Not crystal clear anymore
"Sir, please buy this magazine. Five rupees only."...."Hot cup of tea for two rupees."...."Chintu! Come over here right now! How many times must I tell you not to leave my hand in crowded places?"..."Hurry up! The porter's way ahead of us!"
Wading through the endless stream of people on the railway platform, my friend, Anand, howled a notch above the rest at me, "Come on Prakash! Train leaves in five minutes!" It took us three minutes to scramble into the coach, a frantic minute to find the seat, half a minute for a bear hug and best wishes; and the last minute for Anand to run and hop off the train! My best buddy Anand, I'd be lost in this big city without him and his kind hearted family. It's been five years since I first left my native village, Neelagaon, in order to pursue higher studies here in Gopalnagar. After three years of burning the midnight oil and a year training to be an accountant, I finally landed a decent job in the city. In the past year I'd been saving money and planning to visit my parents in the village. Now, as I waved to Anand, I was finally on my way home.
The train rolled into Golganj station ten hours later. From this small town, it usually takes three hours
by bus to reach the outskirts of my village. It will be another half an hour on foot up the winding pathways on the hill before I reached home. To my pleasant surprise, the bus reached its destination in less than two hours, thanks to the new concrete road. The walk home brought back fond memories of my childhood spent in the shadow of these forested hills. But as I looked around I found several barren patches in the distance. Hmm...wonder what happened to those trees? "Welcome home son!" And my pondering ended abruptly as I ran into my beaming father who had been waiting at the corner of the pathway, watching me all the while.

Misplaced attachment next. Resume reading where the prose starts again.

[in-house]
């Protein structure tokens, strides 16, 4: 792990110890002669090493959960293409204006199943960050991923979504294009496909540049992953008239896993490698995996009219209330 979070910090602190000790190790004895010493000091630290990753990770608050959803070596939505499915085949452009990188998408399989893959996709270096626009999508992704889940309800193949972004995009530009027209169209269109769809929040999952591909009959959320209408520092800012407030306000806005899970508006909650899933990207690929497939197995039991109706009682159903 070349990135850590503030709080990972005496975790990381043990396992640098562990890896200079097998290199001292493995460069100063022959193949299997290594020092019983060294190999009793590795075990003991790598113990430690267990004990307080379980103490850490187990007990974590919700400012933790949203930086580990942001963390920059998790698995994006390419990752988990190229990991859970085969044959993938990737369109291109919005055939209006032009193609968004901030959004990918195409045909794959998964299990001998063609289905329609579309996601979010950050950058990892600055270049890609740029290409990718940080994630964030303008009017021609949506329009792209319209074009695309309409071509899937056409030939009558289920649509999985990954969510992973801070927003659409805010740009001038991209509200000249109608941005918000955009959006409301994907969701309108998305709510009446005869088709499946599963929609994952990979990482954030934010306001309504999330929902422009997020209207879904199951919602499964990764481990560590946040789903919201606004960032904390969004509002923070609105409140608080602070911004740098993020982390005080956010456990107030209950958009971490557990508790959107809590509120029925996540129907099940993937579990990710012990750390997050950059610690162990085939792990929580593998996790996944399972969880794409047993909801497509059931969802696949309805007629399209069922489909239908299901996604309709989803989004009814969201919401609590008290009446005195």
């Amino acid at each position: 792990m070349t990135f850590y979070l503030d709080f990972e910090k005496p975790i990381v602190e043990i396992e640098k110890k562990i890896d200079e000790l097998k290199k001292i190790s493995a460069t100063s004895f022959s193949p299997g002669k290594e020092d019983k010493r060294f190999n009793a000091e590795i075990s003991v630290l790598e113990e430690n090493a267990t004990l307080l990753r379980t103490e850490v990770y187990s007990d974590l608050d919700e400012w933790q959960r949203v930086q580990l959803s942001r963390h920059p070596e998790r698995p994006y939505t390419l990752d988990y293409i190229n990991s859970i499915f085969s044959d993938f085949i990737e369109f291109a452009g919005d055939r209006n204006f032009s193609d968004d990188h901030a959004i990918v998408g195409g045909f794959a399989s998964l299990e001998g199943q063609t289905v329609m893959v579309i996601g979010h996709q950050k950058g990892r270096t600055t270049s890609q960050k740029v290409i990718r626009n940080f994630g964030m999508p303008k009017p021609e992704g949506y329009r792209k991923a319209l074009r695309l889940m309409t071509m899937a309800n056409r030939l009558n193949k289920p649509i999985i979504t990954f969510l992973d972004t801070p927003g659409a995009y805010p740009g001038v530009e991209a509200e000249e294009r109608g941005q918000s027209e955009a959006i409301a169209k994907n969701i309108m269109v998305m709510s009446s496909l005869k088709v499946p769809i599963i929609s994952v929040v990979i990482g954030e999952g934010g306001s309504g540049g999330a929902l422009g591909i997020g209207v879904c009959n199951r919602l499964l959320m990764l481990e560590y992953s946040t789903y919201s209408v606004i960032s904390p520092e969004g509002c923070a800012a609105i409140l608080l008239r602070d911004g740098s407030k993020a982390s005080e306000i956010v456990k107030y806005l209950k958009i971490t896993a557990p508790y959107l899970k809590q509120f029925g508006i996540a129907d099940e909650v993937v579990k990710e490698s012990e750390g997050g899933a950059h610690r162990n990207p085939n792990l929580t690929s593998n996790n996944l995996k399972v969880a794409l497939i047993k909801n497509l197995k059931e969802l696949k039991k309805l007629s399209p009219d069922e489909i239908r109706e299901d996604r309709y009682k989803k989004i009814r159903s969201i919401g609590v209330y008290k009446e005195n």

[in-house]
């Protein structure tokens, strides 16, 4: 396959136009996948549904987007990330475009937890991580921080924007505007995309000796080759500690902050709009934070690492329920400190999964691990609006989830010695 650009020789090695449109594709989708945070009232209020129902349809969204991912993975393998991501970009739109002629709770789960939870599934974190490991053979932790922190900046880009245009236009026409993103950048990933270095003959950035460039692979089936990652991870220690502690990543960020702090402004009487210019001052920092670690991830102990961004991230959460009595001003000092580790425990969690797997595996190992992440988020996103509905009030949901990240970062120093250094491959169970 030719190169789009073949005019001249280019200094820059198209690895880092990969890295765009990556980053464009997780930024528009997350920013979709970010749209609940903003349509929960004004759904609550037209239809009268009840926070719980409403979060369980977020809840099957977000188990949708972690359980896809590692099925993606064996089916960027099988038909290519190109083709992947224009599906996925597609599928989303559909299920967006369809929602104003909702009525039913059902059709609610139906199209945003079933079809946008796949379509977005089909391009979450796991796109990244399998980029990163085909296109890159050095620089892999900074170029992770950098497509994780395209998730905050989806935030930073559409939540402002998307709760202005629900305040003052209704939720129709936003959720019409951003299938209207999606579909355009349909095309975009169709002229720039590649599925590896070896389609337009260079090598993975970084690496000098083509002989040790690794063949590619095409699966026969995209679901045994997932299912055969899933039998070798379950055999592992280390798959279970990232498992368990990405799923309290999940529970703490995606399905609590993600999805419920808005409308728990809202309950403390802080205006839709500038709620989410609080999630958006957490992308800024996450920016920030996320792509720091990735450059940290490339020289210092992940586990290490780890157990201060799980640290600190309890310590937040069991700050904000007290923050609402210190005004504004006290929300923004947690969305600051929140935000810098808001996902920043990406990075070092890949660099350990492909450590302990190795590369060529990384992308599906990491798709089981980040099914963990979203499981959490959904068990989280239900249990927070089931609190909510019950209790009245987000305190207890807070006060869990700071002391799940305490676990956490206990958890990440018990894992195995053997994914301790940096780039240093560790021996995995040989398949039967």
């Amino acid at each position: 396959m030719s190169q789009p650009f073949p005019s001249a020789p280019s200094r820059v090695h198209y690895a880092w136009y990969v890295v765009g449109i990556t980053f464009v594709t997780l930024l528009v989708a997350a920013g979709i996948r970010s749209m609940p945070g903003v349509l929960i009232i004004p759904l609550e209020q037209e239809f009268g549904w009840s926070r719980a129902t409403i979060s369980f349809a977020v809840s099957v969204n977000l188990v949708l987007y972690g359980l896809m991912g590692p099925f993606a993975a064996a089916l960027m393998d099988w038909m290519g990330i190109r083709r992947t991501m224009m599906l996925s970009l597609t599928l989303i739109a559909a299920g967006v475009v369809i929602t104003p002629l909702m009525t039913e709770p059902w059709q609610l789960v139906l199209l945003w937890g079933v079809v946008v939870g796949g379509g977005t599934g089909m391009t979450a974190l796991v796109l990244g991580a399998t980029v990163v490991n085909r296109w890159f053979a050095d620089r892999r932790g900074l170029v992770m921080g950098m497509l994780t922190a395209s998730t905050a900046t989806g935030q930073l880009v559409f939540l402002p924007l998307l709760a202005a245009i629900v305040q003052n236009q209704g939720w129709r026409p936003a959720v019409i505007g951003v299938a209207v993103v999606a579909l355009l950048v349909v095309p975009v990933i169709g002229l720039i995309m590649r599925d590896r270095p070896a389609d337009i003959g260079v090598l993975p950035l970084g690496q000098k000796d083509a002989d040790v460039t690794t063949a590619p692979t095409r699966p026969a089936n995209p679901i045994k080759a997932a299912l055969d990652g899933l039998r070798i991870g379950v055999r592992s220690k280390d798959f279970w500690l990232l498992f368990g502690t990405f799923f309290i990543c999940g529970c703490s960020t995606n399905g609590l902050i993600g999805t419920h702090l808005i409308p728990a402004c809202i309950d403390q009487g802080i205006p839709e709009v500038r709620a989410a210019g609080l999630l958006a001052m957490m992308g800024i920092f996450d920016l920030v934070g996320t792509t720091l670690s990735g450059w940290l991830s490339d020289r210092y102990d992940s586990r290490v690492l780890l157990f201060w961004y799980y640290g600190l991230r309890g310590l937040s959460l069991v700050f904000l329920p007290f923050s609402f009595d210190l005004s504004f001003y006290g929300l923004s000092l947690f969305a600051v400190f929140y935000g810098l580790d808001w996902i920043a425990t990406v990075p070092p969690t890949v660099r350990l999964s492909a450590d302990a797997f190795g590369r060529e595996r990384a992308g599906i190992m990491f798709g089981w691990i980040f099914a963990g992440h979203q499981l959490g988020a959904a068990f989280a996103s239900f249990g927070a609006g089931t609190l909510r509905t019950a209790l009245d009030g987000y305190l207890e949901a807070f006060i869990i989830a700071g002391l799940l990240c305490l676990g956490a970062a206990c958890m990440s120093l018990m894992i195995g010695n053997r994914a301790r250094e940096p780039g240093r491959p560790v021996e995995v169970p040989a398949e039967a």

The rest of the day was spent relishing food and sweets prepared by my mother while listening to
updates of the village from my parents and neighbours who dropped in to say hello! During the monologue (since my mouth was stuffed with food), I somehow felt something amiss in their tone. Just before I could inquire about it, I was silenced by what seemed like a thunder clap, followed by the noisy protest of birds in a nearby clump of trees. Bewildered, I turned to my parents and found a mixed expression of anger and sadness on their face. Calmer of the two, my mother found her voice first and said, "What you heard is the rock blasting being done in the iron ore mines uphill." Getting no response from me she continued, "Do you remember the group of officers from the city who arrived here a few months before you left for Gopalnagar? They were a survey team from an iron ore mining company. Within a year their mining operation was underway in some sites in the neighbouring hills. The trees at the site were felled, bushes and undergrowth cleared away; making room for the drilling and digging machines. And then...." Interrupting her my father said, "Alright, that's enough for today. It's getting late now. He'll anyway get to know about it in the next few days." With that our neighbours took leave and we all retired for the day.